Yet virtually every website to do with Alzheimer's quotes memory loss as the single greatest factor in determining a diagnosis. So why is this? changes in behaviour as a symptom are sometimes not mentioned at all, or only given a passing mention.

Is it possible your neurologist is avoiding the term Dementia and is using Alzheimer`s as the most commonly understood diagnosis.

There are dementias which do not show memory loss in everyone. I may be mistaken but perhaps Dementia with Lewy Bodies and Fronto Temporal Dementia do not always present with memory loss as the first sign.
 

WJG

Registered User
Sep 13, 2020
112
0
I’ve now had the results of my neuropsychological tests, which show some signs of memory loss - which I wasn’t aware of. The results are a mixed bag: I have poor verbal memory but good visual memory. I did badly on the ‘easy’ trail finding task, but well on the harder one. I performed poorly on completing sentences with appropriate words - but well on using wrong words.
The Psychologists seem puzzled, as they can see no obvious pattern beyond being able to say there is definitely something wrong. They’ve gone off to have a think, and so have I.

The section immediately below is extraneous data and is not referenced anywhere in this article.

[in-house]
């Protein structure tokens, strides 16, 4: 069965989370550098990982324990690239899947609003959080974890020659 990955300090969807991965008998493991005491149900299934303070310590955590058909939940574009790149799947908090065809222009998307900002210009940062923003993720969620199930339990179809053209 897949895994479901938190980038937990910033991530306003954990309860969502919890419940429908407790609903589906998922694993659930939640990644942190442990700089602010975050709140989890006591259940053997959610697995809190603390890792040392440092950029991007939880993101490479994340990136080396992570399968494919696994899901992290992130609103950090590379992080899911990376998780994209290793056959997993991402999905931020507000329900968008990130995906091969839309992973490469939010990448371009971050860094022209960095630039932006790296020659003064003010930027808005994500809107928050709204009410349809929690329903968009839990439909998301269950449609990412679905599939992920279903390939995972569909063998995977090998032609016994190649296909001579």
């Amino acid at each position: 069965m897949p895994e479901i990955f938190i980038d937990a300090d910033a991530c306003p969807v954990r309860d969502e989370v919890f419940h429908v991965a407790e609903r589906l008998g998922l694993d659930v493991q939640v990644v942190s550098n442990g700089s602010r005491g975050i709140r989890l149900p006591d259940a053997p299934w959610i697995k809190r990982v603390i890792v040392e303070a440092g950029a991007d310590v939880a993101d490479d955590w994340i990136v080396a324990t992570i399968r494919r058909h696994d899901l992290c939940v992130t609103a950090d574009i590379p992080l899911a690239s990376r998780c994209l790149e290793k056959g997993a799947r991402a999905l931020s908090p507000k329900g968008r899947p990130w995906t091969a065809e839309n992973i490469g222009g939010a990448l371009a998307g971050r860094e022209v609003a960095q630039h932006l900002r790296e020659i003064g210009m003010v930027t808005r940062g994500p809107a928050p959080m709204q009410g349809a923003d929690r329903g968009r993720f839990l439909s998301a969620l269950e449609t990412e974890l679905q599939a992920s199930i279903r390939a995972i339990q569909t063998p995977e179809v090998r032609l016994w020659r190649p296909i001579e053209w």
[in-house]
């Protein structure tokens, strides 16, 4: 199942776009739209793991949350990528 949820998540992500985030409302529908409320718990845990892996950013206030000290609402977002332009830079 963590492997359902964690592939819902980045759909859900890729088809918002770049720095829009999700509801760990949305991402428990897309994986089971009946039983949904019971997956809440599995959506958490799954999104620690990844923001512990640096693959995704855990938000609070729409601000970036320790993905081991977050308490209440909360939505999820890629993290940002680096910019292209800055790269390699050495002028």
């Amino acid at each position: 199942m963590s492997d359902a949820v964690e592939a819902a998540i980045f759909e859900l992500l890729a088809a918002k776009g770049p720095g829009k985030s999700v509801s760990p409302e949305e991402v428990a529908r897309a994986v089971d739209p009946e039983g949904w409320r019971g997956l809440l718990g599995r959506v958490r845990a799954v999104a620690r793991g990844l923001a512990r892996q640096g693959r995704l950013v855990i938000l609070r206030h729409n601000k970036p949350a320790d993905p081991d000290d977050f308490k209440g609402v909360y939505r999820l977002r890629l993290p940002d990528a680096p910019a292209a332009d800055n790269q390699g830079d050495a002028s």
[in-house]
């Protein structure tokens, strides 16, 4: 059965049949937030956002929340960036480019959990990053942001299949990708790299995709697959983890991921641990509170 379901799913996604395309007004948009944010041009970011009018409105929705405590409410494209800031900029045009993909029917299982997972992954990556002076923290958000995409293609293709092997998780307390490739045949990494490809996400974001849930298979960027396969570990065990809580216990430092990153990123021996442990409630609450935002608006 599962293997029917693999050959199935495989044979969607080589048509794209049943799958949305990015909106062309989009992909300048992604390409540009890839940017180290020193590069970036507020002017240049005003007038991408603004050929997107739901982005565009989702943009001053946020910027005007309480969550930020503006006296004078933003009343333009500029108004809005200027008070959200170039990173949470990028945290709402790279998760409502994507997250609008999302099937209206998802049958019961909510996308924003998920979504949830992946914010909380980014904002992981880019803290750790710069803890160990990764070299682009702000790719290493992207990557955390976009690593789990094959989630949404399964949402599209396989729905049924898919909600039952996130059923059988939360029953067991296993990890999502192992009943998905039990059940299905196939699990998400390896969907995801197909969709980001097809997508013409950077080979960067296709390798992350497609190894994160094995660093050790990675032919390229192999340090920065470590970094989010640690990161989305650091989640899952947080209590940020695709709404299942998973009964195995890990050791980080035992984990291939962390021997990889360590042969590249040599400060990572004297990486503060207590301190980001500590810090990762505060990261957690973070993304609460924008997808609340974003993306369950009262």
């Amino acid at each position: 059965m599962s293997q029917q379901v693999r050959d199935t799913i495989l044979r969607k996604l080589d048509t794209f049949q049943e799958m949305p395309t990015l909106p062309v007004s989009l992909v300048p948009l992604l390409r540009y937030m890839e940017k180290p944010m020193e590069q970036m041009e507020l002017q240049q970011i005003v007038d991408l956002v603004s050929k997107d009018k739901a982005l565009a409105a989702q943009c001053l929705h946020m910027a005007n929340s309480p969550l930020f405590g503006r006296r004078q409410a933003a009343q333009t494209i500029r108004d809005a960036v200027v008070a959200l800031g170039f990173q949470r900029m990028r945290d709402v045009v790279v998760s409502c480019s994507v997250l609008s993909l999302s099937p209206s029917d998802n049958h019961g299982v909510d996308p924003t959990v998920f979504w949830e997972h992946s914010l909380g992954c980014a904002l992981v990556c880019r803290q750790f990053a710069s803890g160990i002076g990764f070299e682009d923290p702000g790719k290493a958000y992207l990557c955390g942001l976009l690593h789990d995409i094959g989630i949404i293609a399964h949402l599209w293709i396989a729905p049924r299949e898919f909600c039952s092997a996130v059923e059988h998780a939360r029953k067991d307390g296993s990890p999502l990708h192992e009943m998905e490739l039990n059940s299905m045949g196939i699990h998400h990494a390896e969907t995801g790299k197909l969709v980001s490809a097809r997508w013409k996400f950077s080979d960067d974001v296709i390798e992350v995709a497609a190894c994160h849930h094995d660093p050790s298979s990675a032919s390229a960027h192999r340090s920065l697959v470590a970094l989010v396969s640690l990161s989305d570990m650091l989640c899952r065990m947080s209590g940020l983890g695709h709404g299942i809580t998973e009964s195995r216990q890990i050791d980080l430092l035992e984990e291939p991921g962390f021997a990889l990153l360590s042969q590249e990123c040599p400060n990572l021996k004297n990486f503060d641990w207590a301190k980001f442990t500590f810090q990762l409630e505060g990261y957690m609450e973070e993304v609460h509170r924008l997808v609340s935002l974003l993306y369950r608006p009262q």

I’m mainly struck by the finding about memory. I haven’t been aware of having a memory problem before.
At one point I’m asked ‘How would you feel if this does turn out to be Alzheimer’s?’. I can’t find an easy answer.
 

canary

Registered User
Feb 25, 2014
15,737
0
South coast
At recent interview with nerologist I asked him about why I have no obvious memory problems - and yet am being investigated for possible Alzheimer's. He explained that memory lapse isn't always the first sign - rather that can be behavioural changes, as in my case.
Yet virtually every website to do with Alzheimer's quotes memory loss as the single greatest factor in determining a diagnosis. So why is this? changes in behaviour as a symptom are sometimes not mentioned at all, or only given a passing mention.